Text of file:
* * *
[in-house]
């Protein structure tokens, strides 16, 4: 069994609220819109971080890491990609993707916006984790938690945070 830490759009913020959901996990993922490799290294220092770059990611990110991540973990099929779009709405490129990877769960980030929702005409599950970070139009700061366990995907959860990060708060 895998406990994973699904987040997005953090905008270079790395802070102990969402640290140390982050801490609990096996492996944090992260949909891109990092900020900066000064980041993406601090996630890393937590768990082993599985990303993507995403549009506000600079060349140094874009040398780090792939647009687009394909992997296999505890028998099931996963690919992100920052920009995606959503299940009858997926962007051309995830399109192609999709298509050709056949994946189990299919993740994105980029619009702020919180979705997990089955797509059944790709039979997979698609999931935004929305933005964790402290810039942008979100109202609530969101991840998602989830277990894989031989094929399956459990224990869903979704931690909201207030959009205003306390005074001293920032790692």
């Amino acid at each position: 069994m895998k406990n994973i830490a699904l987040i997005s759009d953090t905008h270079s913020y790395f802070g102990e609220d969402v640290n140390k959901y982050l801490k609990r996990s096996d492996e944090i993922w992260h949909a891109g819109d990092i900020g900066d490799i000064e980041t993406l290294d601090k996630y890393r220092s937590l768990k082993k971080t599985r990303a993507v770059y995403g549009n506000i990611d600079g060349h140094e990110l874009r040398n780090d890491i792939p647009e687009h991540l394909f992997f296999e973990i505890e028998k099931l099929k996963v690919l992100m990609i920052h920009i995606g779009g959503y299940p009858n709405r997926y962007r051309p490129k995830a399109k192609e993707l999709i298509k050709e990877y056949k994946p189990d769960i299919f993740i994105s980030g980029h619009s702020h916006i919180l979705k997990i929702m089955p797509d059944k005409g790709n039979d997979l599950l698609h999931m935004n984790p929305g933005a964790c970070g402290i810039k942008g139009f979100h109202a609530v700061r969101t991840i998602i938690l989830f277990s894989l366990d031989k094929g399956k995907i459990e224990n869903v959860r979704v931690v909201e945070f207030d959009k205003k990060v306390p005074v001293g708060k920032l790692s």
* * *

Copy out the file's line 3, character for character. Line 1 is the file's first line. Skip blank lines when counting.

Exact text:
């Amino acid at each position: 069994m895998k406990n994973i830490a699904l987040i997005s759009d953090t905008h270079s913020y790395f802070g102990e609220d969402v640290n140390k959901y982050l801490k609990r996990s096996d492996e944090i993922w992260h949909a891109g819109d990092i900020g900066d490799i000064e980041t993406l290294d601090k996630y890393r220092s937590l768990k082993k971080t599985r990303a993507v770059y995403g549009n506000i990611d600079g060349h140094e990110l874009r040398n780090d890491i792939p647009e687009h991540l394909f992997f296999e973990i505890e028998k099931l099929k996963v690919l992100m990609i920052h920009i995606g779009g959503y299940p009858n709405r997926y962007r051309p490129k995830a399109k192609e993707l999709i298509k050709e990877y056949k994946p189990d769960i299919f993740i994105s980030g980029h619009s702020h916006i919180l979705k997990i929702m089955p797509d059944k005409g790709n039979d997979l599950l698609h999931m935004n984790p929305g933005a964790c970070g402290i810039k942008g139009f979100h109202a609530v700061r969101t991840i998602i938690l989830f277990s894989l366990d031989k094929g399956k995907i459990e224990n869903v959860r979704v931690v909201e945070f207030d959009k205003k990060v306390p005074v001293g708060k920032l790692s």